2011 - Interview Intelligencer
By JON FERGUSON, Staff Writer
Ask Boz Scaggs, performing Friday at the American Music Theatre, which of his albums is his favorite and he'll tell you it's "Dig," which he released 10 years ago.
The album, however, largely went unnoticed by the record-buying public and never won the attention he believes it deserved.
He understands that, though.
"In the case of that album, I consider it the best work I ever did, so it's particularly disappointing it didn't reach a bigger audience at the time it was released," Scaggs says during a telephone interview from his California home.
"That said, it was released on a Tuesday morning -- Sept. 11, 2001."
An ambitious and expensive promotional campaign for the album went down the drain the moment the first jet crashed into the World Trade Center.
Scaggs did mount an extensive tour to support the album. He was one of the few musicians to venture out on the road in the aftermath of the terrorist attack, but not many fans were in the mood for a concert.
Though events conspired against "Dig" becoming a commercial success, Scaggs still considers it an artistic triumph.
"For anybody who liked any aspect of what I've done, that was probably the best of it," he says. "It wears well, too. It still sounds good to me. I'm really proud of that work."
Ask most people which of Scaggs' albums they like the best and the resounding answer would be "Silk Degrees," the 1976 album that yielded three hit singles, including the million-selling "Lowdown."
Though "Silk Degrees," at the time, seemed to come out of nowhere, Scaggs had been laying the groundwork for it ever since leaving the Steve Miller Band after it recorded its first two psychedelicized albums, "Children of the Future" and "Sailor," both from 1968.
Scaggs, 66, made five solo albums before "Silk Degrees," all mining an urbane musical style that borrowed from soul and R&B.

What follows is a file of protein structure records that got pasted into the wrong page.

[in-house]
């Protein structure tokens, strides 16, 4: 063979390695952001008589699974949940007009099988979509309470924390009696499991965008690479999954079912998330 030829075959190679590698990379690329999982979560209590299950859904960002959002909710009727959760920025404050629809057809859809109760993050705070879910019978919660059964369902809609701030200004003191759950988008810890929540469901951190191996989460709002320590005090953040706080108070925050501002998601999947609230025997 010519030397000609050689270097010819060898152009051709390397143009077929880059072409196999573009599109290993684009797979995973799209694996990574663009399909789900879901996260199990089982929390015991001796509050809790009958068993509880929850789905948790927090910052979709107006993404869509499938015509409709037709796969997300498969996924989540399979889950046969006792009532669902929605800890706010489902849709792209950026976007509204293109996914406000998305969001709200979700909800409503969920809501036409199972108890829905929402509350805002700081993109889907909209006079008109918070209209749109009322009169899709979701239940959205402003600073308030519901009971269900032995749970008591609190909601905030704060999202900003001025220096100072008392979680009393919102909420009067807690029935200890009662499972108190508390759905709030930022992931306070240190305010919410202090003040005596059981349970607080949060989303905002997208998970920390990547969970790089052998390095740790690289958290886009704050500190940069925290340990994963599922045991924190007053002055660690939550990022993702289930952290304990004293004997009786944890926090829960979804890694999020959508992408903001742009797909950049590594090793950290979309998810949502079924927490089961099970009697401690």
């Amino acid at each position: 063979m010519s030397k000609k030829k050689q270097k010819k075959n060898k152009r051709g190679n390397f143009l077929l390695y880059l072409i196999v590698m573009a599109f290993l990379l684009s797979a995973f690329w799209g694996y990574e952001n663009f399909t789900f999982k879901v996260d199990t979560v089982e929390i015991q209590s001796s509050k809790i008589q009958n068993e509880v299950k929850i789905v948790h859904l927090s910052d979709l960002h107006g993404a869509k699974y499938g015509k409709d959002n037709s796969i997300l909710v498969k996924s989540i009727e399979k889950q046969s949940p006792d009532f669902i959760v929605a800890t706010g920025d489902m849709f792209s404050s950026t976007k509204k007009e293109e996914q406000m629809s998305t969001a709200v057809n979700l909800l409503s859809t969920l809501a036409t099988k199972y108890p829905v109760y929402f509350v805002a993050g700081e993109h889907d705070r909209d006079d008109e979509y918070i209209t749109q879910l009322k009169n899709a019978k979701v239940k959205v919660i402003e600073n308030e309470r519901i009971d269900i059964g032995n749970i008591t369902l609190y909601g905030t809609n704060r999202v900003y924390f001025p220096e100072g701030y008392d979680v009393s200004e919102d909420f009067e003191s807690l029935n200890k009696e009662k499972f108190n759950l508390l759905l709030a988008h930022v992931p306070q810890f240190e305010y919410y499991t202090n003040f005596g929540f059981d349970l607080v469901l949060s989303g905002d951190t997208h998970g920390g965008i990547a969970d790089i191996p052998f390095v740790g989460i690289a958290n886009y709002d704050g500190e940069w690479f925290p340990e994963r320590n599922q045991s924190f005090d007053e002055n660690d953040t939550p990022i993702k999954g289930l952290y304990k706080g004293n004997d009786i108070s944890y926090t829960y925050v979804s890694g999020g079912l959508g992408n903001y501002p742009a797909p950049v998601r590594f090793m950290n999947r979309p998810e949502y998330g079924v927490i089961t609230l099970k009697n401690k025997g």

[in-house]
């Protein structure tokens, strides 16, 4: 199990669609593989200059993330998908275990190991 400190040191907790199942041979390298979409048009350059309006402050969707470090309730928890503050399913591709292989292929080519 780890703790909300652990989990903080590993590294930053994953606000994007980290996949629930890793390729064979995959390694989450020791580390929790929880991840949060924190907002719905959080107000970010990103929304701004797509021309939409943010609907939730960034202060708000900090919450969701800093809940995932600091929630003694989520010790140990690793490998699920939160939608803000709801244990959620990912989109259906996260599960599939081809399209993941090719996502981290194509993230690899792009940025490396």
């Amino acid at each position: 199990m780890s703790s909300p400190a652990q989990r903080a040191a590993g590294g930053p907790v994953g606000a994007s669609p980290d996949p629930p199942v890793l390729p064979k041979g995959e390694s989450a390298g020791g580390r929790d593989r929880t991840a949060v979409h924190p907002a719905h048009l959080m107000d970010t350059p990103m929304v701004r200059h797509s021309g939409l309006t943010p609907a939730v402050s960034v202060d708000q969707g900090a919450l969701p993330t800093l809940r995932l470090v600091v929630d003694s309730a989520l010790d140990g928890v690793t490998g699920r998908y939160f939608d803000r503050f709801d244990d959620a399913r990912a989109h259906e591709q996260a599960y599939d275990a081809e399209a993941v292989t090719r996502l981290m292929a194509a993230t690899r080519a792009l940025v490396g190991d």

"I was learning my craft and learning more about music by listening to the black side of the radio dial," he says.
The singer-guitarist says he made a breakthrough when he started recording with a group of studio musicians from Los Angeles.
The players who backed him on "Silk Degrees" would later form the band Toto.
"I landed in a rhythm section," Scaggs says, "that had been listening to the same things I'd been listening to -- the Philadelphia stuff, the Isley Brothers and Marvin Gaye and all of it. We just had a picnic for about six months, just drawing from stuff that really hadn't been mainstream pop music yet.
"When we hit, there was a convergence. Disco was going on. Black music and groove music and soul stuff and contemporary R&B was coming into the mainstream. And we rode in on the same horse. I'd been there all the time but I had really sharpened what I did and the whole rest of the popular music scene was coming to the same place."
Though Scaggs always made solid albums, he would never again reach the commercial peak he scaled with "Silk Degrees."
He hasn't made an album of original music since "Dig." His last two albums, "But Beautiful" (2003) and "Speak Low" (2008), have consisted of standards from the Great American Songbook.
Those albums were made with the help of pianist and arranger Paul Nagel, who recorded a jazz album at Scaggs' San Francisco studio.
"He and I got together from time to time and just played," Scaggs says. "I sang and he played piano. After some time I found some songs I thought I could handle and I made that first record. And I did the same thing three or four years after that."
In 2009, Scaggs got the chance to revisit a song from his 1969 self-titled debut album when he performed with the Allman Brothers Band, which was celebrating its 40th anniversary during its annual run at New York's Beacon Theater.
The late Duane Allman played on Scaggs' album, most notably on a song called "Loan Me a Dime." That song was the highlight of his performance with the Allman Brothers.
"Getting to play with (guitarists) Warren Haynes and Derek Trucks for the first time was kind of a highlight for me," Scaggs says. "Standing between those guys and getting to play was just a roaring treat."